Circle skirts seam like a good idea

I know, fellow Melburnians, it really isn’t the right weather to be gadding about in this summery clothes combo. But I wanted to show you this skirt I made a few months ago – and anyway, it’s always warm somewhere in the world! This is one of the pieces I made in a dyeing session with Georgia McCorkill (who happened to have her birthday yesterday, so it’s kind of fitting for me to be posting about her today! Happy birthday for yesterday, Georgia!).

After realising how flattering and feminine circle skirts can be, I wanted to make another one, but didn’t have any material that was wide enough. So I sewed together three lengths of plain organic cotton (bought in a village in Laos two years ago) to make a square, cut my circle from that, then stitched the hem and put bias binding around the waist hole before dyeing it. Here’s my crappy drawing (yes, DRAWING which I then SCANNED) to try to explain how I joined the material. Computer program drawing skillz, I don’t haz them…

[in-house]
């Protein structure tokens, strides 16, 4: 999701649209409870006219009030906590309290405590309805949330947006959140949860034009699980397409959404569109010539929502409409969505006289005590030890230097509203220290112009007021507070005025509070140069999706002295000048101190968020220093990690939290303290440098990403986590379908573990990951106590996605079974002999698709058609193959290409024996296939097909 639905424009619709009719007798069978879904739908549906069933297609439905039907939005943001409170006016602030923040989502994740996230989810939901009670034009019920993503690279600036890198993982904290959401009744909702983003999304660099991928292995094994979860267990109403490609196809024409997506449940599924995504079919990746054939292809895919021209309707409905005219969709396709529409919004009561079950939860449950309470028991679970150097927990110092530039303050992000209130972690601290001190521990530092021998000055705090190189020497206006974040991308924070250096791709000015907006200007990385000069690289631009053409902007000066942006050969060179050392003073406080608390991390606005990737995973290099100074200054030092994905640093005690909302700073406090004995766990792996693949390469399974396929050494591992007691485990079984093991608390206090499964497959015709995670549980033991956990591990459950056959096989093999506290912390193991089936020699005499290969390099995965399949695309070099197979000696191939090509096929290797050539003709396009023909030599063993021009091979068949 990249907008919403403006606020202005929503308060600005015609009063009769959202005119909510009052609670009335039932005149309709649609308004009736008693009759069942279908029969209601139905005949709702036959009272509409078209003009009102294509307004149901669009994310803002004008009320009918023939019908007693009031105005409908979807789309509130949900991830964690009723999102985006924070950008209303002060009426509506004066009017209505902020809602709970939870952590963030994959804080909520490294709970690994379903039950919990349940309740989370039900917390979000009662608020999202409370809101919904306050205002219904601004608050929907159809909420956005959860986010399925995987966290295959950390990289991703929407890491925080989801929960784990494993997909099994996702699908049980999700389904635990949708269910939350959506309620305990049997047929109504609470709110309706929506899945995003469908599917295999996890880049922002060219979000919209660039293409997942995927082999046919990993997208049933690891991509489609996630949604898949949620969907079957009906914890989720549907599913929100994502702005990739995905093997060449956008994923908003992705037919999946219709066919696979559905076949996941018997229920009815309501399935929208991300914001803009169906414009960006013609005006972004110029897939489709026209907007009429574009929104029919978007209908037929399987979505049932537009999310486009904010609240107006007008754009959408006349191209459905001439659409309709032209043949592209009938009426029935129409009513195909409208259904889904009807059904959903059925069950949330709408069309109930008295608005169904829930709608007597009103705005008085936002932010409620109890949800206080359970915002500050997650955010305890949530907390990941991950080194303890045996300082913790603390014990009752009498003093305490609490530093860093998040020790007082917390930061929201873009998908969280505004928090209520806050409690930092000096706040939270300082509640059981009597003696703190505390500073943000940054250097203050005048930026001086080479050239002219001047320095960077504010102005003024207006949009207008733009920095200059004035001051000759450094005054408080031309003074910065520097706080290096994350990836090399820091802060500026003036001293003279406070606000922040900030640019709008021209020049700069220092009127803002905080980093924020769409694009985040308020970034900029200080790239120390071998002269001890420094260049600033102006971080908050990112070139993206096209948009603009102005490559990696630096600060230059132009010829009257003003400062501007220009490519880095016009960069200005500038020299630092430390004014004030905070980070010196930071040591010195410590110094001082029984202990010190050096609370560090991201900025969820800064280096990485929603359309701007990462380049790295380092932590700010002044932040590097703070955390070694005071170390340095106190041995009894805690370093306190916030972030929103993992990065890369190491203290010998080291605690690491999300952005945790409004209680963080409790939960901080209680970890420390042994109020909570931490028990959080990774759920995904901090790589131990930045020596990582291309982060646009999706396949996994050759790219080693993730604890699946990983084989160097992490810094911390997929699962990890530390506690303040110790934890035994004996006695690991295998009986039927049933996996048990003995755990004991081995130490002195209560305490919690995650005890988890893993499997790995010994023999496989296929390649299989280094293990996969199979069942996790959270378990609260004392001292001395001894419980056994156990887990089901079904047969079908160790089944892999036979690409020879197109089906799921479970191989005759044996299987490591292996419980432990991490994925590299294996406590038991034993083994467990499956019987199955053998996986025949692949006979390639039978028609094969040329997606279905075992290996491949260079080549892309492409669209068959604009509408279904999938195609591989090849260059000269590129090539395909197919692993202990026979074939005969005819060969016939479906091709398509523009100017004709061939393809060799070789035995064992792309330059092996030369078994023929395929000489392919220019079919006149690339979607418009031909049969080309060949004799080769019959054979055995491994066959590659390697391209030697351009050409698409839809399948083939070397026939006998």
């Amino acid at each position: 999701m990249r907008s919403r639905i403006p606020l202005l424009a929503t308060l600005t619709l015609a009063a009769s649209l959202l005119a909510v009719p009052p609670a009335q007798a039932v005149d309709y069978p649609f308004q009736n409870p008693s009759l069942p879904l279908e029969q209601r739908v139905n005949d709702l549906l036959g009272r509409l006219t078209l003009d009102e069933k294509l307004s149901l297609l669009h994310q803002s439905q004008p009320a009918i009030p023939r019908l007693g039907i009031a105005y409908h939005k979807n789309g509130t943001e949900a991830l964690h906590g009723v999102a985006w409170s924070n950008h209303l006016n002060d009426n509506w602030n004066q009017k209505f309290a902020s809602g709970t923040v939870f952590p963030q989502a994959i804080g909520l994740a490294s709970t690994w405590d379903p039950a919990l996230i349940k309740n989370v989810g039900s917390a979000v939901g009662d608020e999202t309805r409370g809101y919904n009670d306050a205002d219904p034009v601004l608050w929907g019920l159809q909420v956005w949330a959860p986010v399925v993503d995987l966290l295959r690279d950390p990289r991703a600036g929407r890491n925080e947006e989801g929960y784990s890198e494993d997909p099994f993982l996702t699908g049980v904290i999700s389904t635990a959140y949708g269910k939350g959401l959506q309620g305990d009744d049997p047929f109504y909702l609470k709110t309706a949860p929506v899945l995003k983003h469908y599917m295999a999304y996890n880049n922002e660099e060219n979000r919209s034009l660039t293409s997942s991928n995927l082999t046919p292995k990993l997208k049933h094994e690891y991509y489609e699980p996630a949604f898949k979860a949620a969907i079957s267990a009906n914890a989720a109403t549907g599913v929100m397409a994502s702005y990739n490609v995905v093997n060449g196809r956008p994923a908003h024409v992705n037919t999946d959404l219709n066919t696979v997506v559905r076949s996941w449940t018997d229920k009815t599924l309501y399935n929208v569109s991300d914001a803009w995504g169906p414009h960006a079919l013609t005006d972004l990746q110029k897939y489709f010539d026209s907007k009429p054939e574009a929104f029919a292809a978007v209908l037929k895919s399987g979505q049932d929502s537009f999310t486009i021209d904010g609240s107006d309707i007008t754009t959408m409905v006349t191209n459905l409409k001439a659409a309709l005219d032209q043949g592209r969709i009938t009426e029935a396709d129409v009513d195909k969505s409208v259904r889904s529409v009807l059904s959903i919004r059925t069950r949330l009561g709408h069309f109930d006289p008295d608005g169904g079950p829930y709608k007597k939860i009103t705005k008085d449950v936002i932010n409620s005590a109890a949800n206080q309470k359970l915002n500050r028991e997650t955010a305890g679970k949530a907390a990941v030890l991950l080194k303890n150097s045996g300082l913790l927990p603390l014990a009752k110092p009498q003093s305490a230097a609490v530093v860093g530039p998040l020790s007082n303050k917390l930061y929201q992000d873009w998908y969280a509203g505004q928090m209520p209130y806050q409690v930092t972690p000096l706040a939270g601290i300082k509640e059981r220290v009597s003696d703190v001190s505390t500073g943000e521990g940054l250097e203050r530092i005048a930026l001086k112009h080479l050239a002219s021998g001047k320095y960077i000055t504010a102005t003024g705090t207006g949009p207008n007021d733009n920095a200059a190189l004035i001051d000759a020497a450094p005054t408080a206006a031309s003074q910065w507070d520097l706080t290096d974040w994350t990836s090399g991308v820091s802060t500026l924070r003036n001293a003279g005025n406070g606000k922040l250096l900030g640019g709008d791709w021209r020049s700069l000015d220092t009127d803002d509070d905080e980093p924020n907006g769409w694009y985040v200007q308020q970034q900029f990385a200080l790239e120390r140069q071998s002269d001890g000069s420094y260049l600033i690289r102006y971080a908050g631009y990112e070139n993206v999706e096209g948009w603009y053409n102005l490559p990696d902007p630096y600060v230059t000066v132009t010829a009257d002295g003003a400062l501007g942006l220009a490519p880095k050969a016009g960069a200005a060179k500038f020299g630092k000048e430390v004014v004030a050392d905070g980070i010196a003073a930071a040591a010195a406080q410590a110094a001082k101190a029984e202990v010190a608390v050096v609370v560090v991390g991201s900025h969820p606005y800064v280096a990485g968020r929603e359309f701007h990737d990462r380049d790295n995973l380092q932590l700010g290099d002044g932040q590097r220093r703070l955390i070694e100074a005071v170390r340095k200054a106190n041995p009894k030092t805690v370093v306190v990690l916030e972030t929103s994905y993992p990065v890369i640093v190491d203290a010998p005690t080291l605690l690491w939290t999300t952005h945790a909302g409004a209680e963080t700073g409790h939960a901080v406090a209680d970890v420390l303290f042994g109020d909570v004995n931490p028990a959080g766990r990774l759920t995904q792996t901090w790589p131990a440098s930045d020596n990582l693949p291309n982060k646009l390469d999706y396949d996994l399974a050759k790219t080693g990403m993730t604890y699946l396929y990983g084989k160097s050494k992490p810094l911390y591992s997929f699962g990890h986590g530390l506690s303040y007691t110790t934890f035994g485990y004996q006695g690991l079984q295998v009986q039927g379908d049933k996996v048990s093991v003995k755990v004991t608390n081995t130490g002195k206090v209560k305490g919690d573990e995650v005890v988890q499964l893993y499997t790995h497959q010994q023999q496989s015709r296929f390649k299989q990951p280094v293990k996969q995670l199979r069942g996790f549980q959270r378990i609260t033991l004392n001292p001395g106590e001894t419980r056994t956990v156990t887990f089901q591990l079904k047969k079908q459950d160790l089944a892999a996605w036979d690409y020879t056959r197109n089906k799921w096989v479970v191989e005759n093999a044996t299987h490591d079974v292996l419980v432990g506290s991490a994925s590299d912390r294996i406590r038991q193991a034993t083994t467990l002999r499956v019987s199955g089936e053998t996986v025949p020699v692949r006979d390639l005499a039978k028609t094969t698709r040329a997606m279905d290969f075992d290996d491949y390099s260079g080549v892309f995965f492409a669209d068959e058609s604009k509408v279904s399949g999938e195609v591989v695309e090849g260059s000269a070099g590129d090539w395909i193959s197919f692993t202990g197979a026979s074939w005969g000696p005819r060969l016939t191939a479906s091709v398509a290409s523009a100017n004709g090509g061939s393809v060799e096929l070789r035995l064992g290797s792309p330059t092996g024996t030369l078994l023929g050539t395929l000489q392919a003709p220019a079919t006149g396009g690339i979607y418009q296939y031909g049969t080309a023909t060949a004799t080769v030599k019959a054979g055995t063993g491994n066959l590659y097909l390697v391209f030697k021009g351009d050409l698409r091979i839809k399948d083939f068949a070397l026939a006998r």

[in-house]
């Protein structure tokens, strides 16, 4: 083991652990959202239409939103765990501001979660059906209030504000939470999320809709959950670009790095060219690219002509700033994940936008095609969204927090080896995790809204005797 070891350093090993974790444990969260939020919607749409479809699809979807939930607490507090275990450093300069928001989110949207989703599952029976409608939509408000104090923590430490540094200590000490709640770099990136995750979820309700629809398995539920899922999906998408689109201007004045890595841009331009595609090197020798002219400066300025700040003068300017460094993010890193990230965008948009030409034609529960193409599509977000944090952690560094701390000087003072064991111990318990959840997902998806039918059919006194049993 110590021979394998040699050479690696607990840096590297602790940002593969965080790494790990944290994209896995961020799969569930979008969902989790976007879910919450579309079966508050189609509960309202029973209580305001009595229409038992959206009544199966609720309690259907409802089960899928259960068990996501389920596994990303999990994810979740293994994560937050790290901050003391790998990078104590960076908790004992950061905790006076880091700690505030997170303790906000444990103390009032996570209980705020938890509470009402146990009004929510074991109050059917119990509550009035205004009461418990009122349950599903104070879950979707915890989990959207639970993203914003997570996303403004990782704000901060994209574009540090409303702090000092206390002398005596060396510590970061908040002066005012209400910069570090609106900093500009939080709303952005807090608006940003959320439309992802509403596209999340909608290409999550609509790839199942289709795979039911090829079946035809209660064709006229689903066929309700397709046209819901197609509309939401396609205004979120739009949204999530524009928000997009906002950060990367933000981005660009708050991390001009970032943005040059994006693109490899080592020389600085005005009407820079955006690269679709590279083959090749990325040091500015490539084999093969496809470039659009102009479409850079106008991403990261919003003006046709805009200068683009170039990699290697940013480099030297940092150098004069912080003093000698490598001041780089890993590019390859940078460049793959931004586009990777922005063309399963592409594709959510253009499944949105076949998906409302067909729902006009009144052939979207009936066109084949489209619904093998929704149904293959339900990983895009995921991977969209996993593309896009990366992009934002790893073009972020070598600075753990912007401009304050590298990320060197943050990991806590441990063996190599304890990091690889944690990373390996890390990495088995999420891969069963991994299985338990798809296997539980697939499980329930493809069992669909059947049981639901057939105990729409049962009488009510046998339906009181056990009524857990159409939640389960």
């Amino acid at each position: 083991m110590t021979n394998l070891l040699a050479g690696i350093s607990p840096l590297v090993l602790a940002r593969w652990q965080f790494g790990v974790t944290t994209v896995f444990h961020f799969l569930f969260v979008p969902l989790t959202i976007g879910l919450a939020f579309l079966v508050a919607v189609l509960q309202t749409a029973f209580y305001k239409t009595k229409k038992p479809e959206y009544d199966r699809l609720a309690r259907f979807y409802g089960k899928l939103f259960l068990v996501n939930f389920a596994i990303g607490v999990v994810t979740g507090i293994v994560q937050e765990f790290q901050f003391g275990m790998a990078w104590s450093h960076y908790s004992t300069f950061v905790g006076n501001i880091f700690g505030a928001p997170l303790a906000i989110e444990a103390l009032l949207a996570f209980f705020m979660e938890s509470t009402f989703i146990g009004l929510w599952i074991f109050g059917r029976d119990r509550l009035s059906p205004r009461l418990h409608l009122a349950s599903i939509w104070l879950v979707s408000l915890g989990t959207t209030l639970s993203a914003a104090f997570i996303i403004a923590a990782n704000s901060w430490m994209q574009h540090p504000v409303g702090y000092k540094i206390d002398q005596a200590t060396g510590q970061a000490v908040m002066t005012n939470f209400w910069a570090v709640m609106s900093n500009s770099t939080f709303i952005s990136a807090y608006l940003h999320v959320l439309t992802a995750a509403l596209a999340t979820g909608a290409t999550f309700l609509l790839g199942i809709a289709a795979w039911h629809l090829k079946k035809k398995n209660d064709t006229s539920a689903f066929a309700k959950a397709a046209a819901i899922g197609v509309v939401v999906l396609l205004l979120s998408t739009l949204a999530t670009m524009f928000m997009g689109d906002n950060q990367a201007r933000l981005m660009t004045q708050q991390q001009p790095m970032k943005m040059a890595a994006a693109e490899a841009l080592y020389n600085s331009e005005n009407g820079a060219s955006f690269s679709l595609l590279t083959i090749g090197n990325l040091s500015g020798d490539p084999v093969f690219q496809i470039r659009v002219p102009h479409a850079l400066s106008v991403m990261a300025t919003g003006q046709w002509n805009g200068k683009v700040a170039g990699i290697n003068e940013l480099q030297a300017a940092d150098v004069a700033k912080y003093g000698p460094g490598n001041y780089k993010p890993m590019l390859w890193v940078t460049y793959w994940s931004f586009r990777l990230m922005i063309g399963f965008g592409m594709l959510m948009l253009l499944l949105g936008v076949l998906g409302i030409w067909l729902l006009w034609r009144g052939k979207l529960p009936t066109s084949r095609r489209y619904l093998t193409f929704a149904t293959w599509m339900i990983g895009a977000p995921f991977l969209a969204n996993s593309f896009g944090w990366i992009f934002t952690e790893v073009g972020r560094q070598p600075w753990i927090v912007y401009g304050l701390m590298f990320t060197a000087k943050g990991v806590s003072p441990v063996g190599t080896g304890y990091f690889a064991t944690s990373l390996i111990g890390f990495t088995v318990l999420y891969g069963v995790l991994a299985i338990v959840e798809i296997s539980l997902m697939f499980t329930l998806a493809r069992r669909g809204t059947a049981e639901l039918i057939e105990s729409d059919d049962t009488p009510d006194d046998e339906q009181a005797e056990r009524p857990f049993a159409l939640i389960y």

Of course this means that there are noticeable seams, but rather than worrying about them being standing out, I decided to think of them as a design feature. So in the photos above, I’m wearing the skirt with the seams running vertically, while below…

…they are running horizontally. I suppose they’re not really that obvious, especially as the rest of the skirt is not dyed evenly (kind of on purpose, kind of by mistake, but meh…). Anyway, I just wanted to show you how one skirt can be worn two ways for a slightly different effect. I put a casing around the waistband and ran elastic through it, so it also changes slightly depending on how the material is gathered.

You could easily make a more obvious two-way skirt by using material in two colours (or more, depending on how many panels you use) – it could be handy for using up odd bits and pieces, if the fabrics are a similar weight. And with that thought, I’m off to collect several garbage bags full of material from a friend’s place. She’s cleaning up, so I score the fabric! Now, where to put it…

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